If you were recently arrested and charged with a drug-related criminal offense in the State of Nebraska, you could be facing a significant amount of time in prison if convicted, depending on the level of offense for which you are convicted. Even if you are only charged with a misdemeanor possession charge, a conviction for any type of drug offense could have far reaching, and long lasting, negative consequences. You owe it to yourself, and to your future, to launch a vigorous defense. If the prosecution’s case is based on constructive possession, an experienced criminal defense attorney may be able to successfully defend the charges against you. Your attorney should provide details about how a constructive possession defense would work in your specific case; however, because it is always better to know as much as possible about your situation when charged with a crime, an Omaha drug crime attorney explains constructive possession.
The Elements of a Criminal Offense
In the State of Nebraska, criminal offenses can be located in the Nebraska Revised Statutes. Each criminal offense is made up of elements. The State (through the prosecuting attorney) must prove each element of the offense in order to secure a conviction. For example, the following statute makes theft a crime in Nebraska:
“A person is guilty of theft if he or she takes, or exercises control over, movable property of another with the intent to deprive him or her thereof.”
For a conviction, each of the following elements of that statute must be proven by the prosecuting attorney:
- A person
- Takes or exercises control over
- Movable property of another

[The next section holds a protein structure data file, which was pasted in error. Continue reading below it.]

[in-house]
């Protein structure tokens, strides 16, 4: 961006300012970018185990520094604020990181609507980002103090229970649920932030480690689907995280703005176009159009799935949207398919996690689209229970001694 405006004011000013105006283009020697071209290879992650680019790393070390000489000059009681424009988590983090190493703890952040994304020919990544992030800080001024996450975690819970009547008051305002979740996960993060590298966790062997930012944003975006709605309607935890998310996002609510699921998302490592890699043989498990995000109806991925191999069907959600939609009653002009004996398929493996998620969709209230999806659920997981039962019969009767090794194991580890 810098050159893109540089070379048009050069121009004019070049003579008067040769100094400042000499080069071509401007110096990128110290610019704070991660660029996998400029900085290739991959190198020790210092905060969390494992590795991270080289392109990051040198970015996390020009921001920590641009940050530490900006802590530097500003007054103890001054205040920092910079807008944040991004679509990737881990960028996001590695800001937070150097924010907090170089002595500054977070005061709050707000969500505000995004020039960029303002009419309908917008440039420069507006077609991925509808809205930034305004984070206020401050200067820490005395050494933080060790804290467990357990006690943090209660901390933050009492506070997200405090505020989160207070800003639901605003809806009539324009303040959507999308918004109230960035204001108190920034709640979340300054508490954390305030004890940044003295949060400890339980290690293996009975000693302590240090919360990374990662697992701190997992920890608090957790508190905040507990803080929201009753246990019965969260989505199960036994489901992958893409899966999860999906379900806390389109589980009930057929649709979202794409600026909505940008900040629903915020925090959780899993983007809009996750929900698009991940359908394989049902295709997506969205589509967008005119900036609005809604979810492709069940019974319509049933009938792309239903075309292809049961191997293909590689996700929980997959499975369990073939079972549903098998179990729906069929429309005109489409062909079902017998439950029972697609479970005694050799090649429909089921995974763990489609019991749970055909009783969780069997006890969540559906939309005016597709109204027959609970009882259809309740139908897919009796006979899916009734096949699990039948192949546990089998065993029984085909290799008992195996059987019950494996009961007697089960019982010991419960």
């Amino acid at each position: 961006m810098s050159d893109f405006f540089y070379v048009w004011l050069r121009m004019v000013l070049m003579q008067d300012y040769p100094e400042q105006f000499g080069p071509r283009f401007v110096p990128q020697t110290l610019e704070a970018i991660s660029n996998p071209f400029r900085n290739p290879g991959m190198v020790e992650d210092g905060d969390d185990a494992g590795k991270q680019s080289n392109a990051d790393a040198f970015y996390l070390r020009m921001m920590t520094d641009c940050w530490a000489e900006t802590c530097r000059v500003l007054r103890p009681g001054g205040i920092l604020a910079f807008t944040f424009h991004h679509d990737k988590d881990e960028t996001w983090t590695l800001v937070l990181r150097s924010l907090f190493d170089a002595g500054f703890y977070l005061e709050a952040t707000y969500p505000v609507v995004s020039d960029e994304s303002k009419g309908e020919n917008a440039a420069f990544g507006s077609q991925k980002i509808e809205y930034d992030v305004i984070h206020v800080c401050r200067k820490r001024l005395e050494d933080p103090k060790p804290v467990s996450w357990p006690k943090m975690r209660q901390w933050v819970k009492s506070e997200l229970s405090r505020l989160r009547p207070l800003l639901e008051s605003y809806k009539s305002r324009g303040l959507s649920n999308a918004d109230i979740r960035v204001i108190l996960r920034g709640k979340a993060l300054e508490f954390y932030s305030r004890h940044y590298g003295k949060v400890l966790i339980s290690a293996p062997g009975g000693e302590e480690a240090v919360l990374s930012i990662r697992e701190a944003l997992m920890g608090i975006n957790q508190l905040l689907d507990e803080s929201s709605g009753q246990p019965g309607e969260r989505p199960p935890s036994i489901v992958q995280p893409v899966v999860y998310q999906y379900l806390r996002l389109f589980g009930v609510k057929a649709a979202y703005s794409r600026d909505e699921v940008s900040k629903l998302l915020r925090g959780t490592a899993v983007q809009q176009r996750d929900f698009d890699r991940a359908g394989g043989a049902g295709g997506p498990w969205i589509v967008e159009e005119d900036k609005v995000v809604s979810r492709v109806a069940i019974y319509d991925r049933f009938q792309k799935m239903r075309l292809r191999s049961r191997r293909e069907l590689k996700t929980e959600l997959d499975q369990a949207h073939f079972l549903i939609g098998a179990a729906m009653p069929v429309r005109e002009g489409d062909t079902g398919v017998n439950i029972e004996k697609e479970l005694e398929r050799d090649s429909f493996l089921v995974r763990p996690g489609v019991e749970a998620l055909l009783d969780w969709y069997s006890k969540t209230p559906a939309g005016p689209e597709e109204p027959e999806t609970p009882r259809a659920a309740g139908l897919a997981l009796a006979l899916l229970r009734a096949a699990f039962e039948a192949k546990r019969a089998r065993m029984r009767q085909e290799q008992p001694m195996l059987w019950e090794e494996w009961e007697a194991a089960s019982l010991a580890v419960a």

- With intent to deprive
The Burden of Proof
The United States criminal justice system operates under the presumption of innocence. As such, the State, through the prosecutor, has the burden of proving a defendant guilty beyond a reasonable doubt. That burden extends to each and every element of the offense, meaning that the prosecuting attorney must prove each element of the crime beyond a reasonable doubt.
The Element of Possession
In many criminal offenses, possession is an element of the offense. Possession of a controlled substance, for example, requires the State to prove that the defendant “possessed” the contraband. Initially, defining “possession” may seem simple enough; however, in legal terms it is not. The reason for that is that in legal terms there are two types of possession – actual and constructive. Actual possession refers to having physical control of the item in question. Constructive possession is a concept that evolved as a response to situations where law enforcement officers believed a suspect owned an item but the item was not physically found on the suspect. For example, imagine that a law enforcement officer conducts a traffic stop of a vehicle that has a driver and three passengers. The officer subsequently searches the vehicle and uncovers a bag of cocaine under the passenger seat. Who is the owner of the drugs? The concept of constructive possession evolved to answer that question.
Attorneys, judges, and scholars have wrestled with the definition of “constructive possession” for many years. Although there is still no universally accepted definition, most legal professionals agree that an individual has constructive possession of an item if he/she has the “intent to maintain dominion and control over the contraband.”
How Can an Omaha Drug Crime Attorney Help?
Prosecutions for drug-related offenses frequently involve a constructive possession argument. If your case falls into this category, an experienced Omaha drug crime attorney may be able to help. As you can well imagine, proving the possession element using a constructive possession argument is typically harder for the prosecuting attorney than proving actual possession. The only way to find out where you stand, however, is to consult with an experienced Nebraska defense attorney.
If you have been charged with a criminal drug-related criminal offense in the State of Nebraska, it is in your best interest to consult with an experienced Nebraska criminal defense attorney right away. In Nebraska contact Petersen Criminal Defense Law 24 hours a day at 402-509-8070 to discuss your case with an experienced criminal defense attorney.